Listen to this track by Calgary-based folk-pop songcrafter Lauren Mann and her associated and moderately eccentric troupe the Fairly Odd Folk. It’s a cut as taken from their first record as a collective Over Land And Sea released in April 2013, and a single too; “I Lost Myself”.
The band recently appeared at CBC Live in Deer Lake Park last month, an event I was lucky enough to attend. They made their appearance in distinguished company along with a sterling line-up of bands including Tegan and Sara, The Arkells, and Spoon. They played their own set, and later Lauren Mann took to the main stage alone, carrying her ukulele and proclaiming “this is the biggest audience I’ve ever played for!”
She was a charming presence on stage, and even more so when she presented this very song as a solo spot that captured everything that’s good about her music; heartfelt lyrics, melodic, and despite the acoustic and folky texture, decidedly pop too, all conveyed by her clear-as-a-bell voice, and deft playing.
So, how did Lauren Mann come to appear on that stage, the largest of her career? Well, it has a lot to do with an important Canadian value; championing our own. And what does this song represent in all of that? (more…)
Listen to this track by Bahamian soul-funkateers and pan-cultural stew-stirrers The Beginning Of The End. It’s their big international hit named after their hometown, “Funky Nassau” as taken from the 1971 album of the same name, Funky Nassau. The record came out on Alston Records, which was a subsidiary of a major label responsible for some of the greatest R&B ever laid down on wax – Atlantic.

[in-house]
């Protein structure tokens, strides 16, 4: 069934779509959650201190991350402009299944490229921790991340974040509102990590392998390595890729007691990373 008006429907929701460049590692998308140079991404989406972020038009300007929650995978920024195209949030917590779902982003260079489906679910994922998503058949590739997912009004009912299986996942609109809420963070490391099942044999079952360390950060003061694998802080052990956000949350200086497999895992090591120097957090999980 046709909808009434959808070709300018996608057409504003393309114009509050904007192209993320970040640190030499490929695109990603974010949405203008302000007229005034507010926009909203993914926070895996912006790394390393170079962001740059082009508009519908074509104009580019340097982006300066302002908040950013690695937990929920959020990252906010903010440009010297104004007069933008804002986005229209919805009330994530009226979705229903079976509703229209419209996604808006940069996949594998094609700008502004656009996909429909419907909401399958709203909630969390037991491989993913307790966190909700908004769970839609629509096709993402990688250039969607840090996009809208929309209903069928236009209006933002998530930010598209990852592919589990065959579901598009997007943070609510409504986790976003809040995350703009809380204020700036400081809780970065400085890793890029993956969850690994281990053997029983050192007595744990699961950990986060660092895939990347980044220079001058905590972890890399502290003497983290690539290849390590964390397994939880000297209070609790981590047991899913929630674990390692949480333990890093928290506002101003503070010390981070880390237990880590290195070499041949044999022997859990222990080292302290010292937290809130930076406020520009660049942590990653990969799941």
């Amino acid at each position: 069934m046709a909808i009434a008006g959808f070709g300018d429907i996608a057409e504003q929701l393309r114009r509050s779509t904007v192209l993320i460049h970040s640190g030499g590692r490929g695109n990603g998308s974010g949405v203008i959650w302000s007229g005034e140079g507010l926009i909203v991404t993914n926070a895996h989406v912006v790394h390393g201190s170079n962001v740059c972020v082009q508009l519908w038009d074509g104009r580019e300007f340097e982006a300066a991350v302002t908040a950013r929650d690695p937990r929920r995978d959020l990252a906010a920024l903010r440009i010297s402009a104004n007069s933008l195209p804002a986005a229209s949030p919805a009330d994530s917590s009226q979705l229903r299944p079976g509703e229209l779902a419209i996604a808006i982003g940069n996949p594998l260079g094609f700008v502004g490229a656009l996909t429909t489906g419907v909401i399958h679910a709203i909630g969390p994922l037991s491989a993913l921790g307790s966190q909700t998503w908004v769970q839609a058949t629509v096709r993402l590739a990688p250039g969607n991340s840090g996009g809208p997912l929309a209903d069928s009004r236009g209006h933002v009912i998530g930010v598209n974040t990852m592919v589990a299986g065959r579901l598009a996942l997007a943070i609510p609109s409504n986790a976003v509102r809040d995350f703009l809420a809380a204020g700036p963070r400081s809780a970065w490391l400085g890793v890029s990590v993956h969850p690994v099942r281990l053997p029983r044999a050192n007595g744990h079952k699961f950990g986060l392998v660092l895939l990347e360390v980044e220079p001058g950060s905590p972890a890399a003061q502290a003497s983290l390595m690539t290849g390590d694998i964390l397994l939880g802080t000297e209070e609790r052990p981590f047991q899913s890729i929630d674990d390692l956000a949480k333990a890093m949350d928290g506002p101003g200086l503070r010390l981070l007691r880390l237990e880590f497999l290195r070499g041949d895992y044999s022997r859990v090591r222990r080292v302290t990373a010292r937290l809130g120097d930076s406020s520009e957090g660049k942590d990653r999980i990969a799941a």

The band is made up of the three Munnings brothers; Raphael “Ray” on organ and lead vocals, Roy on guitar, and Frank on drums. The line-up was filled out by Livingston Colebrook on second guitar, and Fred Henfield on bass, and with even more Munnings relatives on horns.
The result was a unit tight enough to reproduce the vital alchemy it takes to pull a tune like this off; a seamless groove with enough muscle to stand up to being taken apart, with each player getting a solo spot. And then, the whole thing comes back together again, as if to prove how durable that groove really is, as if for sheer, joyous, summery bravado.
Listen to this track by Scandinavian country-folk-indie duo and close-harmony sirens First Aid Kit. It’s “Silver Lining”, a lead single as taken from this year’s album Stay Gold, their third.
Drawing from a love of acts ranging from Bright Eyes to the Carter Family, First Aid Kit is made up of sisters Johanna and Klara Söderberg, both of Enskede, a borough of Stockholm. Their sound draws from traditions of early country music that’s pretty far removed from what listeners might expect from a couple of Swedes in their early twenties, having started performing together and even writing songs by the time they were in their early teens. And that’s another unexpected dimension to their music; they work within a tradition that values experience that comes with age, and manage to pull it off despite their tender years.